Last week’s show at Saint Vitus was absolutely insane. Bands Chat Pile, Scarcity, and Psychic Graveyard all tore down the house with the kind of ground-shaking energy that makes the venue great.
Earlier this year I saw Chat Pile would be touring near me for the first time and I was psyched. A friend introduced me to their Remove Your Skin Please EP in 2019 and I remember thinking, “what is this witchcraft and where can I find more?” Lucky for me, the answer was Saint Vitus.
Psychic Graveyard opened up the show, playing to a New York crowd for the first time since the pandemic. Coming from Rhode Island, they brought in the noise rock sound that Providence is known for. Their set was brash, unorthodox, and borderline hallucinogenic. At one point they played a song that sounded like a fun house collapsing in on itself in the best way. It was unexpected on my end and lovely in some twisted kind of way.
Following the first opener was Scarcity, an experimental black metal band from NYC. Their music was much darker, slower, and more serious. They brought sheet music to stage for what they said would be “one 45-minute song”—in other words, their entire new album, Aveilut. The Spotify algorithm would probably turn in its grave at that duration, but if Sleep can put out a 63-minute song, why not go for a quick 45? The crowd was there for it and the group delivered a dynamic performance from start to finish.
According to the band, the album is about the members’ experience with death amid the COVID-19 pandemic – living in such close proximity to it in New York, seeing the number of deaths climb every day, and feeling a depth of pain like no other. You can feel their dedication to expressing this shared experience through their music. If you want to see their Saint Vitus set in its entirety, you can watch below.
After the energetic highs and grief-stricken lows from the opening bands, the audience was excited to see Chat Pile. People packed into every crevice of Saint Vitus to see them for their second sold out show in the city. I asked the band before the show how it felt to sell out such a legendary venue twice in a row and they said it was surreal. They’ve only been together since 2019 and have risen in popularity throughout the pandemic. As a fan, it’s really rewarding to see them gain traction in an increasingly tough industry.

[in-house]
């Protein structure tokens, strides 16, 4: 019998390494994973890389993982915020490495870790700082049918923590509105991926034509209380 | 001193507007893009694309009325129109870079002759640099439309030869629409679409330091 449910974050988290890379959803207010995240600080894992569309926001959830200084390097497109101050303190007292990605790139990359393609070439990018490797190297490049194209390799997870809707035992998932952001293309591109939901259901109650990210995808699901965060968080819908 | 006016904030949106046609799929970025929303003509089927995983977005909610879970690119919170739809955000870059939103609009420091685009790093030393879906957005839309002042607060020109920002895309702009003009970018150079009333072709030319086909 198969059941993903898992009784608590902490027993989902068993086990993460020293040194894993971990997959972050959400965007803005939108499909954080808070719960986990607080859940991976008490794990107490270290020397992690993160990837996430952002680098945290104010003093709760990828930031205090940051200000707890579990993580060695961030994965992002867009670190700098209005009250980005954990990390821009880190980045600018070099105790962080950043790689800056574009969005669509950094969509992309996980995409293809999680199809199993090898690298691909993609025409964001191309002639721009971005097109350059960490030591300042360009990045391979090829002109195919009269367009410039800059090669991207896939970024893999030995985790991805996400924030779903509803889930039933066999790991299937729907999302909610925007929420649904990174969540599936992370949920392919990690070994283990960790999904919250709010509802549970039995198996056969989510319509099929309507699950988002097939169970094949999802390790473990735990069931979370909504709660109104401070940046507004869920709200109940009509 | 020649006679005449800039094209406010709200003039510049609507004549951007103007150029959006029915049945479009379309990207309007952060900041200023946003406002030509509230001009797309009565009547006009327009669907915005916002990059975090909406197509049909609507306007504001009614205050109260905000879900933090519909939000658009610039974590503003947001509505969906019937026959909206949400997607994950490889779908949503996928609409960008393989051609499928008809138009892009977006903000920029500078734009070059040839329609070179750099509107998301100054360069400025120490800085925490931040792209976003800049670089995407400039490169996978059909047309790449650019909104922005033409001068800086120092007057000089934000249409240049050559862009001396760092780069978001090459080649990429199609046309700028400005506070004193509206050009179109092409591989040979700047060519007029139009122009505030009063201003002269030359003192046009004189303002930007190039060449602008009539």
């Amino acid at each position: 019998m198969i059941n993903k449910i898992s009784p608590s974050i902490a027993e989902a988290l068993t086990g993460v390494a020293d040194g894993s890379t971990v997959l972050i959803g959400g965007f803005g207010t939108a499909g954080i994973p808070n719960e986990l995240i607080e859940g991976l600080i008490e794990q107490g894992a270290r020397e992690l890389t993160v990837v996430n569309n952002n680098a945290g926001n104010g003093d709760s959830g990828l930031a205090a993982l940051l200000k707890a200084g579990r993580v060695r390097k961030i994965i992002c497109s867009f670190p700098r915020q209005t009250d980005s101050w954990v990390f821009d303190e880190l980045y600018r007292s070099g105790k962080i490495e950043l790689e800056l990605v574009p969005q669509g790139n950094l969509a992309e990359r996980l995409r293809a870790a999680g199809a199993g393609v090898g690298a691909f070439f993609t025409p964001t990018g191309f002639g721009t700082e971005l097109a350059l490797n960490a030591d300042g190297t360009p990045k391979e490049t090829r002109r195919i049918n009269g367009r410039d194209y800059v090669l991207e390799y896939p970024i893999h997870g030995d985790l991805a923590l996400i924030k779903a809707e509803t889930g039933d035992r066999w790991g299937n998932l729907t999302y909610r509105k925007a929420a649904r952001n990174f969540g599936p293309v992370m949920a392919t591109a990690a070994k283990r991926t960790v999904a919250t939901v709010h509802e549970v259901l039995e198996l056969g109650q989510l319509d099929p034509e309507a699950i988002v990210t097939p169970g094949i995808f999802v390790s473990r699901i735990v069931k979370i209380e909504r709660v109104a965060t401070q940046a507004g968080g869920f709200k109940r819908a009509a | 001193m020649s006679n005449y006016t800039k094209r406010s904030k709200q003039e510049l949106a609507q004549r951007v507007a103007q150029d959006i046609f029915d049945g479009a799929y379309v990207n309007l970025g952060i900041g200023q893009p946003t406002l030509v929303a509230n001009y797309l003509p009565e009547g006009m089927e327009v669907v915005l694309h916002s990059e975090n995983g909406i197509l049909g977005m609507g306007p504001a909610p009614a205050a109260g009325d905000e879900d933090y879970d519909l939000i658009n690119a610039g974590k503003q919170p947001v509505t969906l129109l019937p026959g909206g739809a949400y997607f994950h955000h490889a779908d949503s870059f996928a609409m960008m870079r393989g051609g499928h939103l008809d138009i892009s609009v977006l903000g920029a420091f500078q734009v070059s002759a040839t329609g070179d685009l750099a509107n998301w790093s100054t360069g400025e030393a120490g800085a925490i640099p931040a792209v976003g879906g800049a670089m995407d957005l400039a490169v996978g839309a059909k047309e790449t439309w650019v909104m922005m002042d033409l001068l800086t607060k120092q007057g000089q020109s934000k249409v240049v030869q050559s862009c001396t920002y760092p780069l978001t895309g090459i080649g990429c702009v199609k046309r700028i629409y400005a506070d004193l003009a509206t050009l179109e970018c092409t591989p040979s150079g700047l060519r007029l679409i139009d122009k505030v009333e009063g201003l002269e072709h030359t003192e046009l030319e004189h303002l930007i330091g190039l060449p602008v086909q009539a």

Chat Pile’s set was everything I had hoped for—aggressively catchy riffs, an ambling portrayal of madness, and a truly dedicated fan base to share the moment with. Singer Raygun Busch stomped around stage barefoot with the stupor of an unhinged Frankenstein and yelled like a disgruntled man begging for his life. At one point Busch laid face-down on the stage, the perfect pose to end a Chat Pile song. Then he got up and talked to the crowd about movies made in New York. Their guitarist wore a Gummo hat, too. The band is full of cinephiles and I love how they share that with their fans.
During their set they played some of their most powerful songs like “Slaughterhouse” and “Why.” a song about the absurdity of homelessness in a world full of homes. They even did an encore with “grimace_smoking_weed.jpg”, a comical tune influenced by Gregg Araki’s Mysterious Skin among other cult classics.
If it were up to me, I’d see Chat Pile again the next night, but they had to head home to the great state of Oklahoma. They left New York with amazing experiences and I can’t wait to see them back in the city one day.
If you haven’t yet, make sure you check out their newest album, God’s Country. Spoiler alert: don’t play it at church.
Scroll down for vids and pics of the show (photos by Juliette Boulay)